Charlie Gard’s parents withdraw appeal for his treatment

This is an undated photo of sick baby Charlie Gard provided by his family, taken at Great Ormond Street Hospital in London. (Family of Charlie Gard via AP)

LONDON (AP) — The parents of critically ill baby Charlie Gard dropped their legal bid Monday to send him to the United States for an experimental treatment after new medical tests showed that the window of opportunity to help him had closed.

Chris Gard and Connie Yates wept as they withdrew their appeal during a London High Court hearing, signaling the end of a legal saga that had stretched for months. The couple’s attorney, Grant Armstrong, said recent medical tests on 11-month-old Charlie showed the baby has irreversible muscular damage, and the new treatment wouldn’t help.

“It’s too late for Charlie,” Armstrong said. “The damage has been done.”

Armstrong said the news had left Charlie’s parents extremely distressed and they now “wish to spend the maximum amount of time they have left with Charlie.”

Charlie has a rare genetic condition, and his parents wanted him to receive an experimental treatment in the U.S.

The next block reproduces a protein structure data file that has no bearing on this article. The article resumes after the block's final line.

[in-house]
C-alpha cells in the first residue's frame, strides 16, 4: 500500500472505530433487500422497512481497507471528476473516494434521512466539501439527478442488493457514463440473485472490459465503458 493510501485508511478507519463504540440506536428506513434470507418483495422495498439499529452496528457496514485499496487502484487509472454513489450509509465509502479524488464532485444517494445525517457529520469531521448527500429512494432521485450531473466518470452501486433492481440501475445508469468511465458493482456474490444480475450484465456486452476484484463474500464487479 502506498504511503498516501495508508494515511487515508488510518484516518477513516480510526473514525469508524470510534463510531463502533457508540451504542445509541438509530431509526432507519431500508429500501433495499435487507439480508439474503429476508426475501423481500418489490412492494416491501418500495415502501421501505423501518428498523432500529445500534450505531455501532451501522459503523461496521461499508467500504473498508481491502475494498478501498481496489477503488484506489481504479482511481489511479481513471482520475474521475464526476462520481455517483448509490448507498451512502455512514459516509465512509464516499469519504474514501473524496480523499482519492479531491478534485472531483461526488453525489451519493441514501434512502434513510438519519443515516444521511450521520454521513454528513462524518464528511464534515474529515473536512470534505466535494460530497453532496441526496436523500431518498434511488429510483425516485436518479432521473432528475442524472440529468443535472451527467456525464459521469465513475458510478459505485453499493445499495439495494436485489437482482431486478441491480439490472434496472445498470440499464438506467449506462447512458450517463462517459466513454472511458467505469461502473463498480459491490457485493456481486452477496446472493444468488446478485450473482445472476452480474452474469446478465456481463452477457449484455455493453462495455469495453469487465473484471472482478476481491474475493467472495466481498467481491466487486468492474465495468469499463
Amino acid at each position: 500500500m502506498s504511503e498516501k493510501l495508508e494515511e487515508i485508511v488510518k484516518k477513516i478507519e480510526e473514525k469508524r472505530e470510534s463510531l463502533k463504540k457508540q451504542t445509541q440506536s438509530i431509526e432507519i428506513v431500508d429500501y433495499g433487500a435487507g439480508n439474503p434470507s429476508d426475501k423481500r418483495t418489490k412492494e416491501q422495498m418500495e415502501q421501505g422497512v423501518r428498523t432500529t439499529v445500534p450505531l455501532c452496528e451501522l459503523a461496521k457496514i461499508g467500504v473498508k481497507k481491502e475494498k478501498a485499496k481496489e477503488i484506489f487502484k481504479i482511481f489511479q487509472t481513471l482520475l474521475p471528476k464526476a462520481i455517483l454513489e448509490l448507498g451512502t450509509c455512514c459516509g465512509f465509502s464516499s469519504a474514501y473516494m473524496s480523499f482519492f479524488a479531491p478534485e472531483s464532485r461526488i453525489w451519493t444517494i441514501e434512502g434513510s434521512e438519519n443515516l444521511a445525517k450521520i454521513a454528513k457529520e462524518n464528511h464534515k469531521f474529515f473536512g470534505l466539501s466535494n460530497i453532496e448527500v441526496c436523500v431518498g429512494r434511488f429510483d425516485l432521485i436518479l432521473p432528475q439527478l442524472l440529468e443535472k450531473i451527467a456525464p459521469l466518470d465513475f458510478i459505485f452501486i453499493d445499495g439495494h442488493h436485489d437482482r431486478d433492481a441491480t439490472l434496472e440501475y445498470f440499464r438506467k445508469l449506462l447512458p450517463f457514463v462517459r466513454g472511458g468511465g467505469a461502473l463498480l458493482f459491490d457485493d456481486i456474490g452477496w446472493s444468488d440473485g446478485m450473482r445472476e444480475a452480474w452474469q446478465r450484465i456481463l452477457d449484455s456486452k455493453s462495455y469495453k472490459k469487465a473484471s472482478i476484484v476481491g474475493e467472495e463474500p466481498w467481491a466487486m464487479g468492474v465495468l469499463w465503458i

Doctors at Great Ormond Street Hospital in London had argued that the treatment wouldn’t help and could cause the child pain, so they challenged the parent’s wish. The hospital wanted to switch off his life support and allow Charlie to die peacefully.

The case won international attention after Charlie’s parents received support from Pope Francis, U.S. President Donald Trump and some U.S. lawmakers. Some U.S.-based activists also travelled to London to support Charlie’s parents.

Some commentators have portrayed the case as a clash between a family and the state, and some U.S. conservatives have used it to criticize Britain’s state-funded health care system — even though the case has never been about money.

Judge Nicholas Francis said the crux of the matter was that “in this country, children have rights independent of their parents.” While parents usually decide what is best for their children, in some cases hospitals and parents disagree, he said.

The judge condemned the abuse and threats directed at the hospital, doctors and nurses treating Charlie, but stressed these had nothing to do with the boy’s parents.

The judge had scheduled a two-day hearing to consider fresh evidence after Dr. Michio Hirano, an American neurology expert from Columbia Medical Center in New York, came to London to examine the child. But Armstrong said nothing further could be done and that it was “worthy of a Greek tragedy” that they had to withdraw their appeal just as they were about to present new evidence to the court.

The judge paid tribute to the infant’s parents, saying it was impossible to comprehend the agony they faced.

“No parent could have done more for their child,” he said.

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